Re: [SI-LIST] : Power/ground bounce on-chip

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From: Larry Smith ([email protected])
Date: Fri Jan 26 2001 - 09:32:47 PST

Lionel - For the core logic power supply, the most important issue is
chip-package resonance. The package has inductance and there is
usually a lot of capacitance between Vdd and Gnd on chip. This forms a
parallel LC tank circuit with a resonant frequency. The circuits on
chip look out into the power supply and see a high impedance at this
frequency, f0 = 1/(2pi*sqrt(LC)). In my experience, that frequency has
been between 20MHz and 100MHz for the last 15 years. Chip capacitance
keeps going up and package inductance keeps going down which keeps the
product of LC relatively constant.

The Q of the circuit is omega*L/R. The most important thing for you to
do is minimize Q by minimizing inductance. You minimize inductance by
placing Vdd next to Gnd and get them as close together as you possibly
can. For an area array, put Vdd and Gnd in a checker board pattern,
alternating Vdd and Gnd. It is possible to get your equivalent
inductance down to the 10's of pH using this technique. This is
required for modern uP's that draw 10's of amps at about 1 volt and
have extremely fast transient rise times.

Larry Smith
Sun Microsystems

> Date: Fri, 26 Jan 2001 09:45:35 +0100
> From: Lionel COURAU <[email protected]>
> X-Accept-Language: en
> MIME-Version: 1.0
> To: [email protected]
> Subject: [SI-LIST] : Power/ground bounce on-chip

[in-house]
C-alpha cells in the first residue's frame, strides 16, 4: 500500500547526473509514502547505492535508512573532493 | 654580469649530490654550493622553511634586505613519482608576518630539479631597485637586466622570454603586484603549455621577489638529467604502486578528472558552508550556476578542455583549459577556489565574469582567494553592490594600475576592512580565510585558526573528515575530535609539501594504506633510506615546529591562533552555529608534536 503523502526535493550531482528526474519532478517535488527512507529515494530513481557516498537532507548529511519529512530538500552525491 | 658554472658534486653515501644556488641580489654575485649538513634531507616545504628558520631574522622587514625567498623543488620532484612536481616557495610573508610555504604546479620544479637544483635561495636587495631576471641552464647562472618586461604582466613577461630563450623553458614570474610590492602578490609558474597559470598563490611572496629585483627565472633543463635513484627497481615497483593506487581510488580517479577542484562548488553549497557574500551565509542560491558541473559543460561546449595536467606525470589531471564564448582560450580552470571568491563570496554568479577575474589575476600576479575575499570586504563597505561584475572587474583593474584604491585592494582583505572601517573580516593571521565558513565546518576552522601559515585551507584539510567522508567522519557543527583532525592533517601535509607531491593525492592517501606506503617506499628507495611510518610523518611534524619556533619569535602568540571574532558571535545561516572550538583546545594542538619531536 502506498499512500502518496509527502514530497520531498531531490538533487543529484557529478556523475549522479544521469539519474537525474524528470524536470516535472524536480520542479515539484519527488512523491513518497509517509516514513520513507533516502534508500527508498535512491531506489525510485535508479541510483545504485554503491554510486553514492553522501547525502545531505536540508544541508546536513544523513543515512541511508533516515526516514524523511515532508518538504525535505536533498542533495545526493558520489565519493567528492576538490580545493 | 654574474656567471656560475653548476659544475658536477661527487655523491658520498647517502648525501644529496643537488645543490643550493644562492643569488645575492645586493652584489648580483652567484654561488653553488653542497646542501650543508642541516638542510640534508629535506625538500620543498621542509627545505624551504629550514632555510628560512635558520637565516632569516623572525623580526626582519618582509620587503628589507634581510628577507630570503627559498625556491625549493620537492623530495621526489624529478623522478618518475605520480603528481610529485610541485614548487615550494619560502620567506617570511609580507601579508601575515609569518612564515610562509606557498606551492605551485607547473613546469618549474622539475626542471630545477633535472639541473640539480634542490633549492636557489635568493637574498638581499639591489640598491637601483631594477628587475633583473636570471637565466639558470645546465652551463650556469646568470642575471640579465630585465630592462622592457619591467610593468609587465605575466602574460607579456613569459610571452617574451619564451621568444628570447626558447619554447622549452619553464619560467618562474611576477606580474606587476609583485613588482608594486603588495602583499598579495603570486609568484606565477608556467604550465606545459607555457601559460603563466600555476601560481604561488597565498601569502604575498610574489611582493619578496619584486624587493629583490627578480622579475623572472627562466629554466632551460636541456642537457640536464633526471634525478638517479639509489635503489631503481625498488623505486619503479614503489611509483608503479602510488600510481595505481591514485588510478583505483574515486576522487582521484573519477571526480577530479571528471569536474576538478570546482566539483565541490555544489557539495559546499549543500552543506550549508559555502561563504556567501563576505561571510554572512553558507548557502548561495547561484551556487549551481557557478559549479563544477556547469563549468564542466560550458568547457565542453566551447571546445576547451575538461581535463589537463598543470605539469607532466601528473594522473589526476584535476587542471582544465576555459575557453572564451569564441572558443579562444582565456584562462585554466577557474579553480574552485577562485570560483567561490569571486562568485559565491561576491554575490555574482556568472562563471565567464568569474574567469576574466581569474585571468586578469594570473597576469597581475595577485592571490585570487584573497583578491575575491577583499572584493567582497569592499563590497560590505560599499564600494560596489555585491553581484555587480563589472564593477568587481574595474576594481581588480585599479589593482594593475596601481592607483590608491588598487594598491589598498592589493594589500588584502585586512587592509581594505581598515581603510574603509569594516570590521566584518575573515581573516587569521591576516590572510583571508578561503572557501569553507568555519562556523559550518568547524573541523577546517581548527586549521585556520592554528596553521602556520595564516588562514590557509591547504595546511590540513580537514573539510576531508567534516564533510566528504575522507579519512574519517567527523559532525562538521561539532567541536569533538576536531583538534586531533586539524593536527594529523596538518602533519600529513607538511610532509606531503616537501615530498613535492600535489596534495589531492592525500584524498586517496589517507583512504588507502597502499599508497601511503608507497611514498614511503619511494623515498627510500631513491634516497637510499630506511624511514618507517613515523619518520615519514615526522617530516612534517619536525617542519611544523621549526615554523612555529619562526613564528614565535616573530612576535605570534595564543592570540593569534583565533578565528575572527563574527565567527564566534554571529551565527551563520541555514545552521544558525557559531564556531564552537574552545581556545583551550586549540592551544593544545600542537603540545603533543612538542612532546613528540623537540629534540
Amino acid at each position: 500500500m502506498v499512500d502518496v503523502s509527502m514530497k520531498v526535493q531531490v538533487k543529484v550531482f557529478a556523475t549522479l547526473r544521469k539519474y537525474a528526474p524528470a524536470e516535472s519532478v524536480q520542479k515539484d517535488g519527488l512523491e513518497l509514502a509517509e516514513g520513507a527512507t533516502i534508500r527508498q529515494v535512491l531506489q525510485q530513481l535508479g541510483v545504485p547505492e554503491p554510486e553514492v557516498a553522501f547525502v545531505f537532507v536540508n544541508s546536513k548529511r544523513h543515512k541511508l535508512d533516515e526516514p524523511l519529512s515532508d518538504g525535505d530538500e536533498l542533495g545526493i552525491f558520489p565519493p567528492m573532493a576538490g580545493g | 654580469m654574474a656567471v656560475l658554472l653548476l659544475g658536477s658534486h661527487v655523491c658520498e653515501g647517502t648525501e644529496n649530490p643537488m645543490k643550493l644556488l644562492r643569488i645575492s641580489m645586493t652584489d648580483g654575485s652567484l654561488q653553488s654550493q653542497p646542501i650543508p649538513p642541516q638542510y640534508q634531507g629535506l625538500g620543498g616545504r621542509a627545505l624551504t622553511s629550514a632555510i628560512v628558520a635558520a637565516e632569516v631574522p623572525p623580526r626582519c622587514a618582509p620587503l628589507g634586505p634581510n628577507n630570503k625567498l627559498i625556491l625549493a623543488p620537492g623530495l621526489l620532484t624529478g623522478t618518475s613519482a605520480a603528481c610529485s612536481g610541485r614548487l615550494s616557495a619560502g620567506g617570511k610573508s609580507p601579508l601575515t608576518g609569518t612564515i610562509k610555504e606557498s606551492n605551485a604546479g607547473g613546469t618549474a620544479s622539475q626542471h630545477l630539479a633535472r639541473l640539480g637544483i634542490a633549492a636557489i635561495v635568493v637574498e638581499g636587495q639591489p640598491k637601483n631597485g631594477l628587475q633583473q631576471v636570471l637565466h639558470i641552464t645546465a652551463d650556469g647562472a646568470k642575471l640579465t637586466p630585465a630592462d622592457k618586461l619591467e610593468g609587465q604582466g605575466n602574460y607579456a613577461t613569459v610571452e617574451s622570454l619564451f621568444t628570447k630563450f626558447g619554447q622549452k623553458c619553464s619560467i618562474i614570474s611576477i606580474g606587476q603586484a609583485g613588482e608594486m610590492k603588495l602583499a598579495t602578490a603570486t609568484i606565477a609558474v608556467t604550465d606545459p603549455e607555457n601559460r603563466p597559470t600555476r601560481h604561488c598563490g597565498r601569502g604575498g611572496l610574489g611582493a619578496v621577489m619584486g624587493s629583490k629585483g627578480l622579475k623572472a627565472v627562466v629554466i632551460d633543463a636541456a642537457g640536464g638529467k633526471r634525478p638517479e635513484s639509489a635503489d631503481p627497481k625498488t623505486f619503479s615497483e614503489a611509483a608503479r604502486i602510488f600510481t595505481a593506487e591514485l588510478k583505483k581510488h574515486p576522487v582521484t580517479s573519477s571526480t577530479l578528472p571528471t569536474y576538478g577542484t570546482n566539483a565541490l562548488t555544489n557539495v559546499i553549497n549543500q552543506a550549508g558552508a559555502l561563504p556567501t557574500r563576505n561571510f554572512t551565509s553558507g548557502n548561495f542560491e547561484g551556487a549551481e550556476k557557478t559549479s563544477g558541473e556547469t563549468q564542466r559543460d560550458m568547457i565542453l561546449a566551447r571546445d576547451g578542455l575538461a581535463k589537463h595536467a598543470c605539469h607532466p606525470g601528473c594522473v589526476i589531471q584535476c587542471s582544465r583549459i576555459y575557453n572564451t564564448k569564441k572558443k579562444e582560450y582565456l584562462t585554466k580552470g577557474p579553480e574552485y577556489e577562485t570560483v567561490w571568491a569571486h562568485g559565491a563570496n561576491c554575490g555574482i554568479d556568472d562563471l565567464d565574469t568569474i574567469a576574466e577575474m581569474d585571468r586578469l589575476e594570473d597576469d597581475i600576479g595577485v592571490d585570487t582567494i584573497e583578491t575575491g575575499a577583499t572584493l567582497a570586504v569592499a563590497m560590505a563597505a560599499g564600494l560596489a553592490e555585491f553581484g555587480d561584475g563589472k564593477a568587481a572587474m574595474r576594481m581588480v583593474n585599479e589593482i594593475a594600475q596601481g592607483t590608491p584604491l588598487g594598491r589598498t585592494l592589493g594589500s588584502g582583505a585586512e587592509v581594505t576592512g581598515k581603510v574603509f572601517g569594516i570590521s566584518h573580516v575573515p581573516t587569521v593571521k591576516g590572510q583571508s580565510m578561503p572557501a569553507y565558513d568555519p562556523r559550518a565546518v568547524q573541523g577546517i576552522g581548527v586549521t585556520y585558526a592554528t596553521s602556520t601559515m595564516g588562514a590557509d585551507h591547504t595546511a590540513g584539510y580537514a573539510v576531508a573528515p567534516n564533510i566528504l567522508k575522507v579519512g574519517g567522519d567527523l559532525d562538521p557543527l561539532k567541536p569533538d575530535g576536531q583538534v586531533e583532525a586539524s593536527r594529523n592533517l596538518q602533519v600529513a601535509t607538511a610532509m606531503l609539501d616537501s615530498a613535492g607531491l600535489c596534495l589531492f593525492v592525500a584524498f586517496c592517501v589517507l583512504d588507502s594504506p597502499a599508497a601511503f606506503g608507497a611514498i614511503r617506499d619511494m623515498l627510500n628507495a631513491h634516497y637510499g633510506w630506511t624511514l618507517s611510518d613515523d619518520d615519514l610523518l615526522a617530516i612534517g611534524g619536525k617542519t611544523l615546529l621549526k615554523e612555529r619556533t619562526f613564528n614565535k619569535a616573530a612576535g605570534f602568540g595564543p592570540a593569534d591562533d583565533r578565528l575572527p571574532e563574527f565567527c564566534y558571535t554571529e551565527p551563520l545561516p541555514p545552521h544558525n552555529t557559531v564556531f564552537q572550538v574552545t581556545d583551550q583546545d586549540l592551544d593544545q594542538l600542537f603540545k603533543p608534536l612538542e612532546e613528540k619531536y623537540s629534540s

> Content-Transfer-Encoding: 7bit
> Hi,
> I have a question related to the power/ground bounce generated by the
> simultaneous IO switching and the core in deep submicron technology.
> The main point i studied last months was the voltage drop generated
> by the package inductance of the pins and their mutual capacitances.
> As we had quite good package models, we were able to perform accurate
> simulations.
> In these conditions, placing power and ground pins close to each other is
> an efficient way to reduce the voltage drops in most of cases.
> On the other hand, i talked recently to an EMC-concerned design engineer
> who think the return current loop inside the chip may generate more
> noise than the package inductances.
> Therefore he would preferably place power and ground pins distributed
> through the whole IO ring (alternately place the same number of power and
> ground pins far from each other)so the return current loop should be
> statistically minimized.
> Did you already made some comparisons between both noise sources,
> ie the package inductances and the current loops?
> Which effect is the noisiest one?
> Please excuse me for my poor english, and thanks in advance for
> your help.
> Best regards
> ---------
> Lionel COURAU
> Library Development Engineer
> STMicroelectronics
> 850, Rue Jean Monnet

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